A sexual assault survivor says she now feels like Health and Wellness Minister Randy Delorey was merely paying lip service when he promised to expand the Sexual Assault Nurse Examiner (SANE) program to Truro.
“It makes me very angry to think, what the hell was that letter he sent me? I feel like he has no intentions of putting a SANE program into this hospital, certainly not anytime soon,” said the woman, whose identity is protected by a publication ban.
She was one of two women who shared their stories with the Truro News last fall about being improperly received at the Truro hospital, after presenting there to report that they had been sexually assaulted.
After their stories were published, Delorey announced in October that the SANE program would be expanded to Truro. The woman also received a letter from the minister reaffirming that commitment.
Six months later, however, Delorey says he does not know when that expansion will occur or even whether it will be done this year.
“I don’t have a specific date but I do again guarantee that the work started and it’s continuing and the commitment is maintained and will be up and running as soon as we can do so, with the appropriate staff model in place,” Delorey told the Truro News in a telephone interview.
He said the Nova Scotia Health Authority (NSHA) took the women’s stories to heart and were “redoubling their efforts” to ensure staff are aware of the processes in place for victims of sex assault or violence who show up in emergency departments.
“They’ve taken steps to delve in and go back out to staff, make sure they have the appropriate training and the information and the materials available so they better understand the sensitive nature of dealing with victims of sexualized violence in their emergency departments to make sure that type of situation doesn’t occur.”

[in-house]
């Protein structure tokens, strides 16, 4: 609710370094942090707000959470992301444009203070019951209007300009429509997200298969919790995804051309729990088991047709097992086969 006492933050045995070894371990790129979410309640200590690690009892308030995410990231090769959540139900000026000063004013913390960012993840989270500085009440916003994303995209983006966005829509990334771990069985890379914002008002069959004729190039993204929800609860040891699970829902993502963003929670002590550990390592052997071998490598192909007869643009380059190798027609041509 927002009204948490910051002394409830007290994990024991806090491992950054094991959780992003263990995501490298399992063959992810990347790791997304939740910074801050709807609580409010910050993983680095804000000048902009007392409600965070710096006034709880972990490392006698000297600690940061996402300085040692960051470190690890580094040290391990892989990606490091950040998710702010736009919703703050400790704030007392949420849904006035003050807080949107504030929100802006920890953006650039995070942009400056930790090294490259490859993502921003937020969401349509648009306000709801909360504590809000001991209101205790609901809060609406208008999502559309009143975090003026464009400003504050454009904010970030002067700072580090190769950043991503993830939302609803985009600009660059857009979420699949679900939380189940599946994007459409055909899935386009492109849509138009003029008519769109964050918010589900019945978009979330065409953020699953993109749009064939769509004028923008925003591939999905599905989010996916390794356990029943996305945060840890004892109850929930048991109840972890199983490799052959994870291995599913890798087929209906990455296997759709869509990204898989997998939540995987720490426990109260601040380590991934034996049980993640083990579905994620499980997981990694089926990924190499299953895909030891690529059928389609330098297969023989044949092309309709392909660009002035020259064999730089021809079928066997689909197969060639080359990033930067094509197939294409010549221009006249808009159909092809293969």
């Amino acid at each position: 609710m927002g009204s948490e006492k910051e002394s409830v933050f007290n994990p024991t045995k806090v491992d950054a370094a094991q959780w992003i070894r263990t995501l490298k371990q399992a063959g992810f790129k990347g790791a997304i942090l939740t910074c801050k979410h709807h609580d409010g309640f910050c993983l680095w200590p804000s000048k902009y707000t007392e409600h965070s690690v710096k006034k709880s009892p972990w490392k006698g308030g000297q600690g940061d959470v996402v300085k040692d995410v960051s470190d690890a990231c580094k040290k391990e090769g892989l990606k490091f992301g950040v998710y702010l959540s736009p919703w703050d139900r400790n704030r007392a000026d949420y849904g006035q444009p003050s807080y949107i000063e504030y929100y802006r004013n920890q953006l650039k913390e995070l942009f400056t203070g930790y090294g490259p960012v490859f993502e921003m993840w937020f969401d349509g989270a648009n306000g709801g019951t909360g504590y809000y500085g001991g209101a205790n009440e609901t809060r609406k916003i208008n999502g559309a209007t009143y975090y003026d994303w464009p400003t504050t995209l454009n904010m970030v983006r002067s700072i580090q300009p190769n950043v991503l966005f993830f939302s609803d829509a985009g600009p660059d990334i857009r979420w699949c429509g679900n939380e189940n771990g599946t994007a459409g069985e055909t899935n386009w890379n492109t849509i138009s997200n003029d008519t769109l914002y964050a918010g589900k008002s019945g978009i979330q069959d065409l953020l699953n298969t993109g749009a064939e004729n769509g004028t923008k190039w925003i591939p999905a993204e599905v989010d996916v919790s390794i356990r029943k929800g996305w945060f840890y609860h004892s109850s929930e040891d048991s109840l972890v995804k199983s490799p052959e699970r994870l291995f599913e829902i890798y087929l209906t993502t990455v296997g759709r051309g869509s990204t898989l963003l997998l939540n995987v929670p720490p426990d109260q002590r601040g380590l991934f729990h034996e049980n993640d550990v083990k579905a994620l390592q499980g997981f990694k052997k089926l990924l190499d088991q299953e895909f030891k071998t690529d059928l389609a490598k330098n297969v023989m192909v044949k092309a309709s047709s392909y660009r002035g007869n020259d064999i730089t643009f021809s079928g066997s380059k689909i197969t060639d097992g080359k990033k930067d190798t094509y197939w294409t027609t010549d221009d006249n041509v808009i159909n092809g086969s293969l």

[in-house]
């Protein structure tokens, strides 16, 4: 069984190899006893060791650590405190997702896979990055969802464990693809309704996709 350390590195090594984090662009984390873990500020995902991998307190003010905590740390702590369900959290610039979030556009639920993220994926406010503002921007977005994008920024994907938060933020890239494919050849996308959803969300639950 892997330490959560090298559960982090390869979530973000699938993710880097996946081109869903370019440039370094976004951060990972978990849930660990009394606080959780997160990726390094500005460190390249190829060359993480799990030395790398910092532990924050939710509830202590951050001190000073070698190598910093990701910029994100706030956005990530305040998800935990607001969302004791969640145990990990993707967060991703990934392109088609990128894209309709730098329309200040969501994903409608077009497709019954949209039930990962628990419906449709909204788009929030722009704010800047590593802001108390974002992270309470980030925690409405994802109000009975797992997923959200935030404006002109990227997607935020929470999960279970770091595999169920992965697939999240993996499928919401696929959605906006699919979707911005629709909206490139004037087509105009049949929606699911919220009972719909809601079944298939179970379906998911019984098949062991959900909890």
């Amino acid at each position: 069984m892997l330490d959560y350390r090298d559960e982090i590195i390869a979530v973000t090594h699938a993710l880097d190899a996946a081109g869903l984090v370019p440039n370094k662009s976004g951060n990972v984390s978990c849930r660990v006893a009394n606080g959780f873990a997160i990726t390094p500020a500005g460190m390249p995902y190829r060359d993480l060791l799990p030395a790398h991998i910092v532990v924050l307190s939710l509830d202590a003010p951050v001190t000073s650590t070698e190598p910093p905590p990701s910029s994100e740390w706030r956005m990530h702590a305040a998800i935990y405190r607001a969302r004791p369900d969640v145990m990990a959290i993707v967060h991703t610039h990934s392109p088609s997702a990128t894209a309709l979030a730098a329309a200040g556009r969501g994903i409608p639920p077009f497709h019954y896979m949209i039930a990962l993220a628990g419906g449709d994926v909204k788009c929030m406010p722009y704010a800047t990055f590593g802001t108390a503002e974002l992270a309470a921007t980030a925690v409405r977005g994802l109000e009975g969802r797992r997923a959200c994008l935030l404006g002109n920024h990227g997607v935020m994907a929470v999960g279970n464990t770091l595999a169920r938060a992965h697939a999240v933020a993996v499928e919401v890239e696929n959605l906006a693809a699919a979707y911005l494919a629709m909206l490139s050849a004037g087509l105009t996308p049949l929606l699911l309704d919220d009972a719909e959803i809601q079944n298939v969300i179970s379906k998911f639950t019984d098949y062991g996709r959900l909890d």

That would be a positive step if such training has occurred, the woman said, but it is not what the minister promised, either in his public commitment or his letter to her.
“We need more than that and I don’t feel like they are doing anything for it and I feel like he fed me a line of crap,” she said.
“So, now I’m angry about. Did he send me that letter so that I would release it to you and the rest of the media so he would look good and the premier would look good and think I would go away and say nothing?
“I felt like we won but not now.”
That perspective is shared by Kendra MacKinnon, CEO of the Colchester Sexual Assault Centre, who said she has not heard of any such changes taking place at the hospital. And she also questions the minister’s sincerity about expanding the SANE program to Truro at all, given the lack of a dedicated timeline.
“That’s what we’re hearing, they don’t have a date … so that’s why the public needs to start rattling chains again, because it’s quieted down,” MacKinnon said.
“Actually, it’s an embarrassment for the health authority. They should be embarrassed.”
Delorey said that while the full SANE program has not been put in place, “a lot of work has been done with the NSHA and the department to get the procurement process and paperwork filed to get that up and running.”
Work had been done through the fall to look at temporary options but that fell through, Delorey said.
“That didn’t materialize, although efforts were made to get it stood up,” he said, adding “the commitment still exists and the work is ongoing.”
Without even a tentative date in place, however, the sexual assault survivor said she no longer considers Delorey’s previous assurances to be a firm commitment.
“Even if they financially couldn’t have done that or whatever, he said we were getting one.”
And, if a lack of finances are contributing to the delay, the woman said she would preferred to have the minister state that outright in his letter “… rather than say we are going to do this and then do nothing.
“You’re asking me to be patient but not even putting a timeline on it,” she said. “With no date there is no conclusion to this at all.”